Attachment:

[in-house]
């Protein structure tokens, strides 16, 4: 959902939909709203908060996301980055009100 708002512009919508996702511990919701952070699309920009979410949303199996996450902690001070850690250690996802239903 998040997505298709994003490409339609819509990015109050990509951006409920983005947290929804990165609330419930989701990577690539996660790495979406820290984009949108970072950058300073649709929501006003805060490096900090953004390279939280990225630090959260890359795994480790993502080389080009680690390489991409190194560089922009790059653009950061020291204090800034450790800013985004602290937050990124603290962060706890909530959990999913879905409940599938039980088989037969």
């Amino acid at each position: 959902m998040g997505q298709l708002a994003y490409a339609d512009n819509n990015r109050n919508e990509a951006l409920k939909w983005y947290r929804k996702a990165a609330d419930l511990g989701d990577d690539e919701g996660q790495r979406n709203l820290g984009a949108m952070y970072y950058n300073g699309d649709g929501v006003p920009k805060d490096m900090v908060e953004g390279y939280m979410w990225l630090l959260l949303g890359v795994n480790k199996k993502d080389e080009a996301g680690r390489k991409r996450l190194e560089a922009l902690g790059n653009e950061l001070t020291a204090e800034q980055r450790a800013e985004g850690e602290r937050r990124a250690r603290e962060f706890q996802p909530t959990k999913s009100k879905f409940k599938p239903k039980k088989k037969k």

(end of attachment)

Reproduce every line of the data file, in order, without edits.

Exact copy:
[in-house]
């Protein structure tokens, strides 16, 4: 959902939909709203908060996301980055009100 708002512009919508996702511990919701952070699309920009979410949303199996996450902690001070850690250690996802239903 998040997505298709994003490409339609819509990015109050990509951006409920983005947290929804990165609330419930989701990577690539996660790495979406820290984009949108970072950058300073649709929501006003805060490096900090953004390279939280990225630090959260890359795994480790993502080389080009680690390489991409190194560089922009790059653009950061020291204090800034450790800013985004602290937050990124603290962060706890909530959990999913879905409940599938039980088989037969």
């Amino acid at each position: 959902m998040g997505q298709l708002a994003y490409a339609d512009n819509n990015r109050n919508e990509a951006l409920k939909w983005y947290r929804k996702a990165a609330d419930l511990g989701d990577d690539e919701g996660q790495r979406n709203l820290g984009a949108m952070y970072y950058n300073g699309d649709g929501v006003p920009k805060d490096m900090v908060e953004g390279y939280m979410w990225l630090l959260l949303g890359v795994n480790k199996k993502d080389e080009a996301g680690r390489k991409r996450l190194e560089a922009l902690g790059n653009e950061l001070t020291a204090e800034q980055r450790a800013e985004g850690e602290r937050r990124a250690r603290e962060f706890q996802p909530t959990k999913s009100k879905f409940k599938p239903k039980k088989k037969k």